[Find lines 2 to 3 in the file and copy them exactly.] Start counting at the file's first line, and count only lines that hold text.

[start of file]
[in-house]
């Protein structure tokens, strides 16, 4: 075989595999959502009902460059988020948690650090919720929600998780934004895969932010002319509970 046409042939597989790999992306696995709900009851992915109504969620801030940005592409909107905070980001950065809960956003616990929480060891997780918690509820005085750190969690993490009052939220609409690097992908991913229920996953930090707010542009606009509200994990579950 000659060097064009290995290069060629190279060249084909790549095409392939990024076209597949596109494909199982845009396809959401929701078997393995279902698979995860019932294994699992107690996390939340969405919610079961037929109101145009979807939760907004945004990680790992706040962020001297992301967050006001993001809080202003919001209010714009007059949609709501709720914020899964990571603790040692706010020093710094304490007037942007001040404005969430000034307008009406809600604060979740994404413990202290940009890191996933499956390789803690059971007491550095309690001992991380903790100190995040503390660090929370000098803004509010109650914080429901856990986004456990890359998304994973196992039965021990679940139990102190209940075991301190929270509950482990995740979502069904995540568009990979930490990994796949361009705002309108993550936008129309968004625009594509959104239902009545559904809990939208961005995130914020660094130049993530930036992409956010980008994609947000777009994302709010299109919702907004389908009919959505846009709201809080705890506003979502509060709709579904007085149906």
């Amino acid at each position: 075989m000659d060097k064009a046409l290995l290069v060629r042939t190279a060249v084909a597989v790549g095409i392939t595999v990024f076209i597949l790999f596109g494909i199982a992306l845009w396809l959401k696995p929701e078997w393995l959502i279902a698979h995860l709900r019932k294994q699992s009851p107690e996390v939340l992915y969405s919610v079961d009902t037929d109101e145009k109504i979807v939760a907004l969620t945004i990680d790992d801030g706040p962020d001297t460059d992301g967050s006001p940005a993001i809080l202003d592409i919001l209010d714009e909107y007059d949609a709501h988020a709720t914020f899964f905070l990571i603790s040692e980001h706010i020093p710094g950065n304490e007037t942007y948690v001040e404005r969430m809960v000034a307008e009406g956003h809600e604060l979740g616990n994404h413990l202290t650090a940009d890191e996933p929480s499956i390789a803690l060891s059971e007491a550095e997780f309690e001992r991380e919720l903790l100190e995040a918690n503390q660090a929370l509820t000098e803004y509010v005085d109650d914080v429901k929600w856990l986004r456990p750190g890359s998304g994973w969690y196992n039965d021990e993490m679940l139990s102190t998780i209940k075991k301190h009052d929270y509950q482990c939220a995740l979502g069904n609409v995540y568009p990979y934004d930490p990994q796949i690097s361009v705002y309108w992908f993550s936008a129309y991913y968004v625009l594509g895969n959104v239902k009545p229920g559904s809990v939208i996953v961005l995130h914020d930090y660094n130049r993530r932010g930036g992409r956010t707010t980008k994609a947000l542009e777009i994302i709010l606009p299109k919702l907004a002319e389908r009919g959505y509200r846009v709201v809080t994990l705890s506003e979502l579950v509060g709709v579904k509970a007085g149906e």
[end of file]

């Protein structure tokens, strides 16, 4: 075989595999959502009902460059988020948690650090919720929600998780934004895969932010002319509970 046409042939597989790999992306696995709900009851992915109504969620801030940005592409909107905070980001950065809960956003616990929480060891997780918690509820005085750190969690993490009052939220609409690097992908991913229920996953930090707010542009606009509200994990579950 000659060097064009290995290069060629190279060249084909790549095409392939990024076209597949596109494909199982845009396809959401929701078997393995279902698979995860019932294994699992107690996390939340969405919610079961037929109101145009979807939760907004945004990680790992706040962020001297992301967050006001993001809080202003919001209010714009007059949609709501709720914020899964990571603790040692706010020093710094304490007037942007001040404005969430000034307008009406809600604060979740994404413990202290940009890191996933499956390789803690059971007491550095309690001992991380903790100190995040503390660090929370000098803004509010109650914080429901856990986004456990890359998304994973196992039965021990679940139990102190209940075991301190929270509950482990995740979502069904995540568009990979930490990994796949361009705002309108993550936008129309968004625009594509959104239902009545559904809990939208961005995130914020660094130049993530930036992409956010980008994609947000777009994302709010299109919702907004389908009919959505846009709201809080705890506003979502509060709709579904007085149906």
């Amino acid at each position: 075989m000659d060097k064009a046409l290995l290069v060629r042939t190279a060249v084909a597989v790549g095409i392939t595999v990024f076209i597949l790999f596109g494909i199982a992306l845009w396809l959401k696995p929701e078997w393995l959502i279902a698979h995860l709900r019932k294994q699992s009851p107690e996390v939340l992915y969405s919610v079961d009902t037929d109101e145009k109504i979807v939760a907004l969620t945004i990680d790992d801030g706040p962020d001297t460059d992301g967050s006001p940005a993001i809080l202003d592409i919001l209010d714009e909107y007059d949609a709501h988020a709720t914020f899964f905070l990571i603790s040692e980001h706010i020093p710094g950065n304490e007037t942007y948690v001040e404005r969430m809960v000034a307008e009406g956003h809600e604060l979740g616990n994404h413990l202290t650090a940009d890191e996933p929480s499956i390789a803690l060891s059971e007491a550095e997780f309690e001992r991380e919720l903790l100190e995040a918690n503390q660090a929370l509820t000098e803004y509010v005085d109650d914080v429901k929600w856990l986004r456990p750190g890359s998304g994973w969690y196992n039965d021990e993490m679940l139990s102190t998780i209940k075991k301190h009052d929270y509950q482990c939220a995740l979502g069904n609409v995540y568009p990979y934004d930490p990994q796949i690097s361009v705002y309108w992908f993550s936008a129309y991913y968004v625009l594509g895969n959104v239902k009545p229920g559904s809990v939208i996953v961005l995130h914020d930090y660094n130049r993530r932010g930036g992409r956010t707010t980008k994609a947000l542009e777009i994302i709010l606009p299109k919702l907004a002319e389908r009919g959505y509200r846009v709201v809080t994990l705890s506003e979502l579950v509060g709709v579904k509970a007085g149906e």